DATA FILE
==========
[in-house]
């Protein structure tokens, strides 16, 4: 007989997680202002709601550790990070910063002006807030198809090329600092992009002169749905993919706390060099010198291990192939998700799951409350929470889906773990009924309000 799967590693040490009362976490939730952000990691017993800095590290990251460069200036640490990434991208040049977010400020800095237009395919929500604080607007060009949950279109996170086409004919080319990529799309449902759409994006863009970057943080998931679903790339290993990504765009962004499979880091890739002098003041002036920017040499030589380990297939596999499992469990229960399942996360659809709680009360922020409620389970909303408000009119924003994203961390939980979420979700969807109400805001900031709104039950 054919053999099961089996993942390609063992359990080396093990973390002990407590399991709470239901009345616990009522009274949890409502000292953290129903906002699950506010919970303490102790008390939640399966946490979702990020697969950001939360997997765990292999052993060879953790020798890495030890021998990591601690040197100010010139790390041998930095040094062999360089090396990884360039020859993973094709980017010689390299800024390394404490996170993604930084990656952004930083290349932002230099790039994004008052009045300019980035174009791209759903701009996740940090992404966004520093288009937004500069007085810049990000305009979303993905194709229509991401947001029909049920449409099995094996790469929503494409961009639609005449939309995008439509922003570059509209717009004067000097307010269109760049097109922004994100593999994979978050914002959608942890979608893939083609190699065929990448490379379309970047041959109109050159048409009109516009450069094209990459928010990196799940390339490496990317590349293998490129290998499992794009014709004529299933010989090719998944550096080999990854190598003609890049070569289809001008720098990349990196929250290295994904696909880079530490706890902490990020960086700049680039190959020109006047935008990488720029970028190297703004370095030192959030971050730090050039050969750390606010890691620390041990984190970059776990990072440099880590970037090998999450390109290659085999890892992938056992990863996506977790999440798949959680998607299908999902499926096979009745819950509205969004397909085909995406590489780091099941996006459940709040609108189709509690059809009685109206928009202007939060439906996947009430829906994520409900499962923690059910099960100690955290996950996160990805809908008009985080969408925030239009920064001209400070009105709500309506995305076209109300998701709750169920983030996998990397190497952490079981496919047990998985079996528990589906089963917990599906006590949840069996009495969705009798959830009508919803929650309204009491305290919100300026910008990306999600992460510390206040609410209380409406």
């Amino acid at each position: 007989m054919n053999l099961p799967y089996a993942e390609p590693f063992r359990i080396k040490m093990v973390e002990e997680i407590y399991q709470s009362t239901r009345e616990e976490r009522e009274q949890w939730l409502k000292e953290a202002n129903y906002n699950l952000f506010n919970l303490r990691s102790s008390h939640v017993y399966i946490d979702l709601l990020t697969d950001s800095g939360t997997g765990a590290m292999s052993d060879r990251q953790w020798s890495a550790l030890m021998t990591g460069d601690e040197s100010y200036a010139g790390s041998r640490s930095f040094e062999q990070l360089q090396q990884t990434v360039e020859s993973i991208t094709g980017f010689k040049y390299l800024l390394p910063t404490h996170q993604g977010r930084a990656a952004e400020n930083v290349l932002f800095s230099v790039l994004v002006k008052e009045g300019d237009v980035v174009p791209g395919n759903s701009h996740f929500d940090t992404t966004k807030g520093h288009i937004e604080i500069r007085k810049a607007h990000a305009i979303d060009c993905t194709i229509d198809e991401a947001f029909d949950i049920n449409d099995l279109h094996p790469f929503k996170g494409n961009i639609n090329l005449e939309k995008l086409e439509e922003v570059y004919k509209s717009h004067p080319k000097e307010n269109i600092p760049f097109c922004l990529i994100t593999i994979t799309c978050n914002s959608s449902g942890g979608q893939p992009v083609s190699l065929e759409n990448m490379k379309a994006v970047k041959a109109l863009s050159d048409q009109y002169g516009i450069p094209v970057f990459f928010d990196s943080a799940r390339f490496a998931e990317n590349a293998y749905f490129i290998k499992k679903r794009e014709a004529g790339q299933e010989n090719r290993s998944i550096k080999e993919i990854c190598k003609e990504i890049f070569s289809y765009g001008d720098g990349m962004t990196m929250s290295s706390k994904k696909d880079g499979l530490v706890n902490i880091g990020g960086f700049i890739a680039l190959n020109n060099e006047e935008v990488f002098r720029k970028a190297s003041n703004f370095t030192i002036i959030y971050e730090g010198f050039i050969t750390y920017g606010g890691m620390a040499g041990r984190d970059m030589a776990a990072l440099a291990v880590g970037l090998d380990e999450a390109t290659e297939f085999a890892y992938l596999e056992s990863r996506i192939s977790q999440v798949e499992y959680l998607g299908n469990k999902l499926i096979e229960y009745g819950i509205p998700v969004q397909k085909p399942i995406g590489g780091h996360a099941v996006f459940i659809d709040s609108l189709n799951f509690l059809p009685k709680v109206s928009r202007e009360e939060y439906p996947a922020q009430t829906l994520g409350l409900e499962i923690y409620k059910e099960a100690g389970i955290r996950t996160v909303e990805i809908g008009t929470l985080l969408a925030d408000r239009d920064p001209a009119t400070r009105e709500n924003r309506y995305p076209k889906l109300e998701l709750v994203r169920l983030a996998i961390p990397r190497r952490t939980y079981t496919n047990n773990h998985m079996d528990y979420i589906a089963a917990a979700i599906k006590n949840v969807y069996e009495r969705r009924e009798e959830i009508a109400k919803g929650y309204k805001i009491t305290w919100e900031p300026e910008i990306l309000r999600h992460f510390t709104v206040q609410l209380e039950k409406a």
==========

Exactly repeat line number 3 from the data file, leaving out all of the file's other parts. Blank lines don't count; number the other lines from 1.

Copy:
């Amino acid at each position: 007989m054919n053999l099961p799967y089996a993942e390609p590693f063992r359990i080396k040490m093990v973390e002990e997680i407590y399991q709470s009362t239901r009345e616990e976490r009522e009274q949890w939730l409502k000292e953290a202002n129903y906002n699950l952000f506010n919970l303490r990691s102790s008390h939640v017993y399966i946490d979702l709601l990020t697969d950001s800095g939360t997997g765990a590290m292999s052993d060879r990251q953790w020798s890495a550790l030890m021998t990591g460069d601690e040197s100010y200036a010139g790390s041998r640490s930095f040094e062999q990070l360089q090396q990884t990434v360039e020859s993973i991208t094709g980017f010689k040049y390299l800024l390394p910063t404490h996170q993604g977010r930084a990656a952004e400020n930083v290349l932002f800095s230099v790039l994004v002006k008052e009045g300019d237009v980035v174009p791209g395919n759903s701009h996740f929500d940090t992404t966004k807030g520093h288009i937004e604080i500069r007085k810049a607007h990000a305009i979303d060009c993905t194709i229509d198809e991401a947001f029909d949950i049920n449409d099995l279109h094996p790469f929503k996170g494409n961009i639609n090329l005449e939309k995008l086409e439509e922003v570059y004919k509209s717009h004067p080319k000097e307010n269109i600092p760049f097109c922004l990529i994100t593999i994979t799309c978050n914002s959608s449902g942890g979608q893939p992009v083609s190699l065929e759409n990448m490379k379309a994006v970047k041959a109109l863009s050159d048409q009109y002169g516009i450069p094209v970057f990459f928010d990196s943080a799940r390339f490496a998931e990317n590349a293998y749905f490129i290998k499992k679903r794009e014709a004529g790339q299933e010989n090719r290993s998944i550096k080999e993919i990854c190598k003609e990504i890049f070569s289809y765009g001008d720098g990349m962004t990196m929250s290295s706390k994904k696909d880079g499979l530490v706890n902490i880091g990020g960086f700049i890739a680039l190959n020109n060099e006047e935008v990488f002098r720029k970028a190297s003041n703004f370095t030192i002036i959030y971050e730090g010198f050039i050969t750390y920017g606010g890691m620390a040499g041990r984190d970059m030589a776990a990072l440099a291990v880590g970037l090998d380990e999450a390109t290659e297939f085999a890892y992938l596999e056992s990863r996506i192939s977790q999440v798949e499992y959680l998607g299908n469990k999902l499926i096979e229960y009745g819950i509205p998700v969004q397909k085909p399942i995406g590489g780091h996360a099941v996006f459940i659809d709040s609108l189709n799951f509690l059809p009685k709680v109206s928009r202007e009360e939060y439906p996947a922020q009430t829906l994520g409350l409900e499962i923690y409620k059910e099960a100690g389970i955290r996950t996160v909303e990805i809908g008009t929470l985080l969408a925030d408000r239009d920064p001209a009119t400070r009105e709500n924003r309506y995305p076209k889906l109300e998701l709750v994203r169920l983030a996998i961390p990397r190497r952490t939980y079981t496919n047990n773990h998985m079996d528990y979420i589906a089963a917990a979700i599906k006590n949840v969807y069996e009495r969705r009924e009798e959830i009508a109400k919803g929650y309204k805001i009491t305290w919100e900031p300026e910008i990306l309000r999600h992460f510390t709104v206040q609410l209380e039950k409406a």